Conversations about diversity, inclusion, and group dynamics require group members to come to a shared understanding of what community does and doesn’t mean.
Religious groups that have in-built doctrine or philosophy about being one can start out aiming for community and settling for uniformity. Rather than training ourselves how to be together with others without manipulation or coercion, we use social pressure and social structure to demean differences or restrict variances.
Groups stuck in the pseudocommunity life-cycle stage, a stage where groups discourage the expression of overt difference or disagreement, are especially prone to this:
What is diagnostic of pseudocommunity is the minimization, the lack of acknowledgment, or the ignoring of individual differences… It is easy to see how [rules of social politeness] make for a smoothly functioning group. But they also crush individuality, intimacy, and honesty, and the longer it lasts, the duller it gets.” —M. Scott Peck, The Different Drum, pp. 88-89
Nothing organic is identical. We’re all made of a few kinds of subatomic particles, and the particles in each kind are exactly the same. Yet when those particles combine to form the larger-than-quantum world we perceive and participate in, everything is different: every snowflake, every leaf, every human. Everything that lives varies from everything else that lives, and that’s design, not defect.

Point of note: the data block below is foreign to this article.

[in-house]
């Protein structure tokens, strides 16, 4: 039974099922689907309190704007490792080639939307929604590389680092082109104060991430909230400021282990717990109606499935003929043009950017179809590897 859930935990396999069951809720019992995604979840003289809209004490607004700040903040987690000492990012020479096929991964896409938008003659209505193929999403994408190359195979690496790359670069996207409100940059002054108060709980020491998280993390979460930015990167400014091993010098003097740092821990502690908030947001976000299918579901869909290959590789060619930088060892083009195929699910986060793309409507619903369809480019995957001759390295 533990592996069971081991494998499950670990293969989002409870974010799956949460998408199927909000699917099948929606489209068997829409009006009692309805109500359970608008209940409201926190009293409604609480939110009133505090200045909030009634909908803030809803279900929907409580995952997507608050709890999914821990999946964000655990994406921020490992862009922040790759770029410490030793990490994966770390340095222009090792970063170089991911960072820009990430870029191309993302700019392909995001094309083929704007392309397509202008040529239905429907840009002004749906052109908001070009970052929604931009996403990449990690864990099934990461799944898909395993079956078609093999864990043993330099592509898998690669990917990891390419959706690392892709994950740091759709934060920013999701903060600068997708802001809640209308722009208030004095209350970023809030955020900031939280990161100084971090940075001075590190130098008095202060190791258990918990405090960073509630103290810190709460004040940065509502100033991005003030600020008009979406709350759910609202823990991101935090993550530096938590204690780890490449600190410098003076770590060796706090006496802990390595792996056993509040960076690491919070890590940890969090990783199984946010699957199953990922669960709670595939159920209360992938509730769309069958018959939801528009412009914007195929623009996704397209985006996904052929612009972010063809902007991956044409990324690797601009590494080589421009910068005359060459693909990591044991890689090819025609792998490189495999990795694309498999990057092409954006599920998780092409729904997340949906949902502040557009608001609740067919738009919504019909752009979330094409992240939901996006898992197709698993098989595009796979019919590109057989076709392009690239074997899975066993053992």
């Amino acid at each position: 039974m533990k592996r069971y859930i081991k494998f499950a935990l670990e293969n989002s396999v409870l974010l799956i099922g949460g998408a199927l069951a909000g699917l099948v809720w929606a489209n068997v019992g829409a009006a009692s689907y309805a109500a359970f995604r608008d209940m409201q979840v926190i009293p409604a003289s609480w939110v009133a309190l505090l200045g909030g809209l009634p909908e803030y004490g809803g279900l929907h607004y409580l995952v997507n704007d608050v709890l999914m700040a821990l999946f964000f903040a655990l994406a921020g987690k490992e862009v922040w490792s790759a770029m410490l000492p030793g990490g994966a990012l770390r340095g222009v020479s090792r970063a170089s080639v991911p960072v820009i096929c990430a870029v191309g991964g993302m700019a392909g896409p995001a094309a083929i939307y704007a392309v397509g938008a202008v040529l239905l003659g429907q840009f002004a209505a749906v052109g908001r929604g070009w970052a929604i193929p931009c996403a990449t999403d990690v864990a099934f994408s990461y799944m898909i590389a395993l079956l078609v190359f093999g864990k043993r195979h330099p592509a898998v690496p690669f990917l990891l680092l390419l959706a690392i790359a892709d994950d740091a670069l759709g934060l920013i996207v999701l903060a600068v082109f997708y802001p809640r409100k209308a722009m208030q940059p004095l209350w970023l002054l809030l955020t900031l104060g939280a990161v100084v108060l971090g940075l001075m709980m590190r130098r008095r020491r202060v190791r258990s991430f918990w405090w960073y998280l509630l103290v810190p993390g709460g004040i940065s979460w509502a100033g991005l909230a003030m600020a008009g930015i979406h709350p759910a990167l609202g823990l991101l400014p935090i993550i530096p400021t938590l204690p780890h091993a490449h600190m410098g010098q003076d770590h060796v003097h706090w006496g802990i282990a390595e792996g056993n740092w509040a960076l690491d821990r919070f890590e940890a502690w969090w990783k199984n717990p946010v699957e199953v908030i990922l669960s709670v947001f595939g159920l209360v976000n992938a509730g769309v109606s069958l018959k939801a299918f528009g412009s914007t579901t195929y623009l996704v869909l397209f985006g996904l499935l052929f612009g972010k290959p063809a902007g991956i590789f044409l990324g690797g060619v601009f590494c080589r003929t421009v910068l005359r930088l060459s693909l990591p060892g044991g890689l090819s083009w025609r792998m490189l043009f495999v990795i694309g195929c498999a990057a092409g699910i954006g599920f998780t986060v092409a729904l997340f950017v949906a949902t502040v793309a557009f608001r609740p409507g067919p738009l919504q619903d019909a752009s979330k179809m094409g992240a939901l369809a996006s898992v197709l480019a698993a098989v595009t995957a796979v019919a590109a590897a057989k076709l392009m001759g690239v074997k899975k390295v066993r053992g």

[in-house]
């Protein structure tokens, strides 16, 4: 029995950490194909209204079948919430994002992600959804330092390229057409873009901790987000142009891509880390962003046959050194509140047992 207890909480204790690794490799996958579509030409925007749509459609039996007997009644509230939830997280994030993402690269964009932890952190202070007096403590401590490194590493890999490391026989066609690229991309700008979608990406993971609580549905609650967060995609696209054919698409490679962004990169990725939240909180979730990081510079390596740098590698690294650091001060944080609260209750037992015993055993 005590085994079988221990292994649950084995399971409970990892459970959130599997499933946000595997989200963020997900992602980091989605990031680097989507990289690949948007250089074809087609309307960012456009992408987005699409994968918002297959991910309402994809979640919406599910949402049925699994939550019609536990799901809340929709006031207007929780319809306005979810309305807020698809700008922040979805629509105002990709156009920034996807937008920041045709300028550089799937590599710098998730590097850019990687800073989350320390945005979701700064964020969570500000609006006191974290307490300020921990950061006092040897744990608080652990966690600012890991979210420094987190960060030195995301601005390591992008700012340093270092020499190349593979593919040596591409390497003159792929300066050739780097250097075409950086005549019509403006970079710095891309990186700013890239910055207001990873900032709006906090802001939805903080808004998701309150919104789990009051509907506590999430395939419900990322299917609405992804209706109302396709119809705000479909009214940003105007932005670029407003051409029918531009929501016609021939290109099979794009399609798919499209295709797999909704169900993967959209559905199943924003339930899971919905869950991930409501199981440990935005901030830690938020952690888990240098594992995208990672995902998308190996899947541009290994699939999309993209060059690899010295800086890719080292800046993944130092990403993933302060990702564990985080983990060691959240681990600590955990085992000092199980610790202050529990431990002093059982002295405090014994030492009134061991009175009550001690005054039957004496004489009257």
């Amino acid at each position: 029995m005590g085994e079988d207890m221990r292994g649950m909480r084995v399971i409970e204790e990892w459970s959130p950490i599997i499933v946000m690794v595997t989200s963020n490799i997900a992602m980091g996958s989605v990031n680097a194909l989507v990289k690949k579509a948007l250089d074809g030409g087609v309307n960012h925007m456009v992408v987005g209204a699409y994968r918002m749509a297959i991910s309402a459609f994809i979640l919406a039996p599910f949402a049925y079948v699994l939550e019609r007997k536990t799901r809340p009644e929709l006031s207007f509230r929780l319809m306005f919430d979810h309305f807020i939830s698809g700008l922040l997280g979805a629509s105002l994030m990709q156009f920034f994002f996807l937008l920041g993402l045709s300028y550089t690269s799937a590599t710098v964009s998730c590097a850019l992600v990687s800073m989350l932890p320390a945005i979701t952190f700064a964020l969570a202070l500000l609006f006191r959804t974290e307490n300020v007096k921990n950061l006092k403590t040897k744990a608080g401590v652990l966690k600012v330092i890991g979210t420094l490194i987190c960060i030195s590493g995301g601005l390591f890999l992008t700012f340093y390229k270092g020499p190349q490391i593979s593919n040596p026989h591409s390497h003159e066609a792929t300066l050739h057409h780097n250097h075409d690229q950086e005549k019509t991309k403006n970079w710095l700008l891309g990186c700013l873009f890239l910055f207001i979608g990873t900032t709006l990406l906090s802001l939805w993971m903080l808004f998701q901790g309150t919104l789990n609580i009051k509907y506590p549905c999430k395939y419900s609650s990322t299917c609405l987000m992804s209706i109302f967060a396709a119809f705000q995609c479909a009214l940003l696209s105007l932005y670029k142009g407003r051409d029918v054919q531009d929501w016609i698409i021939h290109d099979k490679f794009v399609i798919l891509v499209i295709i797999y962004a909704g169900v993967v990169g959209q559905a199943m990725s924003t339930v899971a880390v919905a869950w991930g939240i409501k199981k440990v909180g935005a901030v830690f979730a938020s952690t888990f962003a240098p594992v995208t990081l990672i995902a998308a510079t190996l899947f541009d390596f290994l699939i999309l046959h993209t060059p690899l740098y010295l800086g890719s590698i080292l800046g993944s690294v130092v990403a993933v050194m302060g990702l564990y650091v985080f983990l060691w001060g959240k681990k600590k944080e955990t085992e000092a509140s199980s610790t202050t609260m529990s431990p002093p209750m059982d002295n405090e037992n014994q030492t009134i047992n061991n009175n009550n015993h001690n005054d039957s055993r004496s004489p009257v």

Repressing difference at the social level consistently leads us to violence; of course genocide is the ultimate example.
But being one need not mean becoming uniform. We need to practice this truth: we can honor our connections with others without them becoming like us or us transforming into bad imitations of them.
Managers driven to measure; partners, relatives, and friends driven to judge; religious and political leaders driven to regulate; ordinary folks driven to compare themselves to others—all of us need to brave the conflict and chaos that comes from openly addressing differences of opinion and experience.
There’s no other way to build real community.